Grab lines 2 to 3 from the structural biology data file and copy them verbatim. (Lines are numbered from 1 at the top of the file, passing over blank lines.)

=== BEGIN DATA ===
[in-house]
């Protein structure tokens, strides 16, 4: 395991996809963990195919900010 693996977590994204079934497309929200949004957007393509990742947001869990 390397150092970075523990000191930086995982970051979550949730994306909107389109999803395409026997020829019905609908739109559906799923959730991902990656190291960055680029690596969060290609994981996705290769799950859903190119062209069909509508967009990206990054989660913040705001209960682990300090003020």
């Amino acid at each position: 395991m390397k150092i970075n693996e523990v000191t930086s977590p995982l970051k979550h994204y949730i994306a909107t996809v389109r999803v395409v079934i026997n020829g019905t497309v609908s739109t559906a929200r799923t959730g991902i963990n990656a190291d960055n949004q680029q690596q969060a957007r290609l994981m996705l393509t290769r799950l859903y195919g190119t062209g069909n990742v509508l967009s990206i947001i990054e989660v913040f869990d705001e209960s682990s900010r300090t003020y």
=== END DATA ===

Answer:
């Protein structure tokens, strides 16, 4: 395991996809963990195919900010 693996977590994204079934497309929200949004957007393509990742947001869990 390397150092970075523990000191930086995982970051979550949730994306909107389109999803395409026997020829019905609908739109559906799923959730991902990656190291960055680029690596969060290609994981996705290769799950859903190119062209069909509508967009990206990054989660913040705001209960682990300090003020």
């Amino acid at each position: 395991m390397k150092i970075n693996e523990v000191t930086s977590p995982l970051k979550h994204y949730i994306a909107t996809v389109r999803v395409v079934i026997n020829g019905t497309v609908s739109t559906a929200r799923t959730g991902i963990n990656a190291d960055n949004q680029q690596q969060a957007r290609l994981m996705l393509t290769r799950l859903y195919g190119t062209g069909n990742v509508l967009s990206i947001i990054e989660v913040f869990d705001e209960s682990s900010r300090t003020y």